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Monday, December 28, 2015

Shooting the stars

Sou | 1:30 PM Go to the first of 5 comments. Add a comment
While you're waiting for HotWhopper to crank up again, here is the link to Bert from Eltham's Large Magellanic Cloud photograph that he shared with HotWhopper for Christmas. Below is a shrunken version, which of course doesn't do the magical sky justice, you need to see the full sized image. It represents an awful lot of careful work (from Bert, not me.)


Below is a small section, full size:



Bert has the following equipment to take images like this one:
  • Astrograph is an Officina Stellare RH200 which has a focal length of 600mm and is F3. Clear aperture is 200mm. 
  • FLI Atlas Focuser. 
  • FLI ten position filter wheel CFW-3-10 with 50mm square filters. 
  • Astrodon E series LRGB and HA, NII, SII and OIII 3nm NB filters. Also a continuum filter 5nm. 
  • Camera is a FLI PL16803 which has a sensor size 36.8 X 36.8 mm. 
  • The FoV of this system is 3.5 X 3.5 degrees. 
  • Mount is a Software Bisque PMX. 

Bert's links to his photographs are here.

5 comments:

Robert Provin said...

Nice work Bert! The southern skies are awesome.

Bert from Eltham said...

This is a welcome? diversion by Sou to take our minds off the real world problems.

I designed my system to have the absolute best of all components. There is even now nothing better at this focal length and FOV.

The real strength is the narrow band ability at F3 and with 3nm narrow band filters. This allows me to image just the emission lines of nebulae without light pollution.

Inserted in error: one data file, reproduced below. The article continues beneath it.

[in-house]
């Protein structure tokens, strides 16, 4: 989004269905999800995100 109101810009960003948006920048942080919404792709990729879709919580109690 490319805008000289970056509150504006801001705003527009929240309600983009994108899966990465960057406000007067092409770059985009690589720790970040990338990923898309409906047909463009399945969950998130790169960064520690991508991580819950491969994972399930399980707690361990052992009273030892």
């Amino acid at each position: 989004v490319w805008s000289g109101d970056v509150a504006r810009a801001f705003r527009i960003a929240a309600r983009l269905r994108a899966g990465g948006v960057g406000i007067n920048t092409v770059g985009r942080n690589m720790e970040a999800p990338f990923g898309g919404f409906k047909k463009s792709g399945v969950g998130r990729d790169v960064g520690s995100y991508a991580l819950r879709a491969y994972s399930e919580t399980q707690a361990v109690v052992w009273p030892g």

Here is just 5x32min of the Horse Head Nebula in 3nm NII. 10MB

http://d1355990.i49.quadrahosting.com.au/2015_12/HorseHeadNeb_NII_.jpg

The only analogy that we can draw to climate science is there is more under the bonnet ie the working engine visible and understandable to practioners, that we can even comprehend.

Bert

Sou said...

Oh my! That photo is stunning, Bert. Dare I say heavenly?

Wonderful.

Bert from Eltham said...

Thank you Sou. It is actually an image of monatomic nitrogen atoms emitting forbidden quanta dispersed in interstellar space. This forbidden wavelength is due to hot blue stars that supply the photons to stimulate this emission from thinly dispersed nitrogen atoms. On Earth all nitrogen atoms exist as nitrogen molecules and cannot emit this wavelength. Hence the 'forbidden' label. We scientists label this as N{II}.

You are quite correct even a bit of understanding does not diminish the awe I have for reality. Bert

cRR Kampen said...

"... a bit of understanding does not diminish the awe I have for reality." - no, it gets 'worse' all the time :)